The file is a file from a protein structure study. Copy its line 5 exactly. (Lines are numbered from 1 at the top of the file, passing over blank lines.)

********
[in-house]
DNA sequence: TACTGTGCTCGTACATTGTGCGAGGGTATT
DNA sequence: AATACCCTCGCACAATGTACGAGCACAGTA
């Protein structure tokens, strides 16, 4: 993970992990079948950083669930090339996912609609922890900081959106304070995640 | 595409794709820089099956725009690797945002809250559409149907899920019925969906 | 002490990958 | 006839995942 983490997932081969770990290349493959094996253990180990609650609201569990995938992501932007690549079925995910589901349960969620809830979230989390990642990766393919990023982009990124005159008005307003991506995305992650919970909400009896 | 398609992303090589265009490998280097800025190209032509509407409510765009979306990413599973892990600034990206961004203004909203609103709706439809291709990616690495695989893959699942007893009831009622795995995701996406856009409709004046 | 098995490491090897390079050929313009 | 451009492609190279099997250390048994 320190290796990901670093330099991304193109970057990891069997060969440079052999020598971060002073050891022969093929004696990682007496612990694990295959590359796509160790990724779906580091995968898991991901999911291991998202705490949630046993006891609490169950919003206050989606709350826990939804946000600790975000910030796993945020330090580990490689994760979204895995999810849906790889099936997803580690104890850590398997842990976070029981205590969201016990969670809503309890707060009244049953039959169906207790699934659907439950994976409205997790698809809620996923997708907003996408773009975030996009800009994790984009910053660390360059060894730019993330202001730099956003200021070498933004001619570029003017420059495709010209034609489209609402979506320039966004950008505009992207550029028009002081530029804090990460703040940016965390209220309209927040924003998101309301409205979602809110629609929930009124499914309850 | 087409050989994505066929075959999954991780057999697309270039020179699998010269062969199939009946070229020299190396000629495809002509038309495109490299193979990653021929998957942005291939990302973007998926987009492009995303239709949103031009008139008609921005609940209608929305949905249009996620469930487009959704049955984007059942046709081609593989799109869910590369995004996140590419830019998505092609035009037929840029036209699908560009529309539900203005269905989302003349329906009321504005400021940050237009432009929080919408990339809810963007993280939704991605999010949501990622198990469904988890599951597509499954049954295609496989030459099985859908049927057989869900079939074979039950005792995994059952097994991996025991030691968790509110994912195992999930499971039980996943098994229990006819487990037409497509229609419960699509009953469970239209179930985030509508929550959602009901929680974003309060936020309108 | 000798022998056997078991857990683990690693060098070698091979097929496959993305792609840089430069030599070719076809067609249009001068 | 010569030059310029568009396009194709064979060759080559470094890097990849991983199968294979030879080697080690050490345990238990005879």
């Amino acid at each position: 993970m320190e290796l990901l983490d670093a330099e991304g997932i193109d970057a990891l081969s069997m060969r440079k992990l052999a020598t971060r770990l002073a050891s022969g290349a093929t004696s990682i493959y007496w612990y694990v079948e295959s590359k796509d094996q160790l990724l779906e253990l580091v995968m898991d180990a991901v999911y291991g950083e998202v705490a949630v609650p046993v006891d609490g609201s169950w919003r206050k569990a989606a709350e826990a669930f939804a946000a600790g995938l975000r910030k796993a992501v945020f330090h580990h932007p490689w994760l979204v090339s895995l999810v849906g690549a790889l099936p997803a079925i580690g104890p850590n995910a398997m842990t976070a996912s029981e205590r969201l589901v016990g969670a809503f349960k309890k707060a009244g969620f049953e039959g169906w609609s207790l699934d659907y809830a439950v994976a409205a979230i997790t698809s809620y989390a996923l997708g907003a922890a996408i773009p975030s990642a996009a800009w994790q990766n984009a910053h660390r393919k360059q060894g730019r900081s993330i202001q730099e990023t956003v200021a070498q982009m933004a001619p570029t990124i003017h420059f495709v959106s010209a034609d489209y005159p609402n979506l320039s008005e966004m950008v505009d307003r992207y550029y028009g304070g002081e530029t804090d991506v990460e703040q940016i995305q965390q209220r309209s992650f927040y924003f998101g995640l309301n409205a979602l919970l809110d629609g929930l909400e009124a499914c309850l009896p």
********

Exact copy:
């Amino acid at each position: 993970m320190e290796l990901l983490d670093a330099e991304g997932i193109d970057a990891l081969s069997m060969r440079k992990l052999a020598t971060r770990l002073a050891s022969g290349a093929t004696s990682i493959y007496w612990y694990v079948e295959s590359k796509d094996q160790l990724l779906e253990l580091v995968m898991d180990a991901v999911y291991g950083e998202v705490a949630v609650p046993v006891d609490g609201s169950w919003r206050k569990a989606a709350e826990a669930f939804a946000a600790g995938l975000r910030k796993a992501v945020f330090h580990h932007p490689w994760l979204v090339s895995l999810v849906g690549a790889l099936p997803a079925i580690g104890p850590n995910a398997m842990t976070a996912s029981e205590r969201l589901v016990g969670a809503f349960k309890k707060a009244g969620f049953e039959g169906w609609s207790l699934d659907y809830a439950v994976a409205a979230i997790t698809s809620y989390a996923l997708g907003a922890a996408i773009p975030s990642a996009a800009w994790q990766n984009a910053h660390r393919k360059q060894g730019r900081s993330i202001q730099e990023t956003v200021a070498q982009m933004a001619p570029t990124i003017h420059f495709v959106s010209a034609d489209y005159p609402n979506l320039s008005e966004m950008v505009d307003r992207y550029y028009g304070g002081e530029t804090d991506v990460e703040q940016i995305q965390q209220r309209s992650f927040y924003f998101g995640l309301n409205a979602l919970l809110d629609g929930l909400e009124a499914c309850l009896p």